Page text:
Damned If You Do, Damned If You Don't
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Damned If You Do, Damned If You Don't

A dangerous double bind for women.

Damned If You Do, Damned If You Don't

CW: sexual assault

Growing up, my parents taught me to fear men I do not know. They never used those words outright, but they would warn me to never go to the bathroom in a public place alone, to always be on my guard, always with the implied consequence that a lapse in vigilance could result in being sexually assaulted.

While I don’t think there is anything wrong with parents teaching their daughters to be careful, far too often girls are taught that it is solely their responsibility to do everything to protect themselves, while the inexcusable behavior of boys is forgiven. Victims are criticized and discredited for not having done “more” to prevent their own assault, while the guilt of assaulters is mitigated.

Examples of victim blaming are far too easy to find. In a 2014 rape trial, a Canadian judge asked the victim, “Why couldn’t you just keep your knees together?”

In short, society tells women:

“You will be held entirely responsible for your own sexual safety. If you are assaulted, we will look for reasons that you were asking for it, whether it be the way you dressed or the fact that you had consensual sex with the same person in the past. Those who assaulted you will not be held accountable to the same standards, nor will we teach our sons to always get verbal and enthusiastic consent before sex.”

Anyone who has used social media at all in the past few years is familiar with #NotAllMen. The hashtag is used in response to women talking about their own experiences with sexism and sexual assault. The phrase is meant to say, “Not all men are like that.” It implies that women are somehow participating in “reverse-sexism,” which, like reverse racism, does not exist. Sexism implies institutionalized and systematic oppression, which, in our society, only exists in one direction.

#NotAllMen is an inappropriate response to a woman speaking up about sexism or assault for several reasons, but most relevantly, the hashtag fails to acknowledge that women can never be sure which men they encounter will do them harm and which will not.

Speaking for myself, I have a handful of male friends and family members whom I know very well and whom I trust, mostly based on having seen them act as true feminist allies.

Beyond that, I am wary of men I don’t know. This doesn’t often change the way I act, because, well, men are everywhere. It may be terrifying to live in this world as a woman, but ultimately, I still have to live in it.

But that doesn’t stop me from feeling anxious every time a strange man goes out of his way to talk to me. While I’ve been lucky to have never experienced anything worse than an uncomfortable encounter, my fears have not been proven groundless. I’ve had a man fist bump me while he walked by me at the gym, after he looked me up and down. I’ve had a man literally stop in his tracks while he was walking in front of me so that I would pass him and he could walk behind me, staring at my back.

Again, these experiences are mild compared to the experiences of so many other women. I’ve read so many horror stories online and heard even more from my own friends. And let's not forget that non-white, non-cisgendered, and non-straight women suffer even more.

This harassment and assault isn’t limited to strange men; most sexual assault victims know their attacker before the incident, so it’s not just unknown men that pose a threat.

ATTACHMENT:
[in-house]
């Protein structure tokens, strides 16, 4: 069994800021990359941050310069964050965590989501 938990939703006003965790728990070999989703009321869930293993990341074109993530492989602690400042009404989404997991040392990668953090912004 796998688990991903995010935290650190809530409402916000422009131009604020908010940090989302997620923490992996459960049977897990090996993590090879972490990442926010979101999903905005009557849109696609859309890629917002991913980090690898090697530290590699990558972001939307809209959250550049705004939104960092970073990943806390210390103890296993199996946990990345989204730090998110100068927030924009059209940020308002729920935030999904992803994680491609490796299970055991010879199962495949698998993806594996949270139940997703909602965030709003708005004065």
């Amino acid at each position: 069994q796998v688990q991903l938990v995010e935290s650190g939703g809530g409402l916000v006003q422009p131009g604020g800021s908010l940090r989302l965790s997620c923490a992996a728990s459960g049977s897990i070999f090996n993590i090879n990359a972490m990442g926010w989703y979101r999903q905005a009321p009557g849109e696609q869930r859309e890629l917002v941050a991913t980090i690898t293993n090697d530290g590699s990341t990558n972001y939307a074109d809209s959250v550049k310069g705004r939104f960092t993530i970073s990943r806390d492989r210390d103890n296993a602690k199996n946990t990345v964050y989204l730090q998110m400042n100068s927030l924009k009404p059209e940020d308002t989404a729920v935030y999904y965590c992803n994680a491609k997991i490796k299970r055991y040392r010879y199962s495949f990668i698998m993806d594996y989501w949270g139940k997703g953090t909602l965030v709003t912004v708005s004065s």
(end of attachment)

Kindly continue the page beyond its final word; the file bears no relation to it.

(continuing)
The point is that when a woman encounters a man, she has no idea how he’s going to act. He might be perfectly fine, unremarkable, or he might catcall her or worse. So, while it’s true that not all men treat women horribly, women have every reason to be wary of every man they meet.

Both victim blaming and sentiments like #NotAllMen are harmful enough on their own, but when considered in conjunction with each other, they put women into an impossible double-bind. We’re told time and time again that society will hold only us responsible for our own sexual safety, and we have to do literally everything we can think of to keep from being assaulted. But then, when we adopt the mindset necessary to navigate a world in which the onus is on the victim, we’re criticized and silenced with #NotAllMen.

With this catch-22, women can’t win. If they’re assaulted, it’s their own fault; they were asking for it, they should have done this and that to prevent it. If women are wary of men, then they’re generalizing. They’re being prejudiced. Women are damned if we do, damned if we don’t.

What it really boils down to is that society wants women to silently accept sexism, and this double-bind is just another tool used to perpetuate it.

The good news is, we can dismantle this tool.

Stop silencing women. When a woman speaks out about sexism, don’t respond with #NotAllMen; create a safe space for her to be heard, and call out anyone who tries to silence her.

Stop victim blaming. No one is ever “asking” to be sexually assaulted, regardless of inebriation or attire or behavior. Stop trying to assign guilt to anyone but the attacker.

Start teaching all children that verbal and enthusiastic consent is always a prerequisite for engaging in sexual activity.

And finally, keep talking about this issue. Silence and apathy only help to maintain the illusion that sexism is “over” now because women can vote. Sexism is still very much alive, and the more we talk about it, the more we force society to acknowledge and address the problems.

I know it’s scary, but if you can (without putting yourself in danger), speak out.

They can’t silence all of us.

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This article has not been reviewed by Odyssey HQ and solely reflects the ideas and opinions of the creator.
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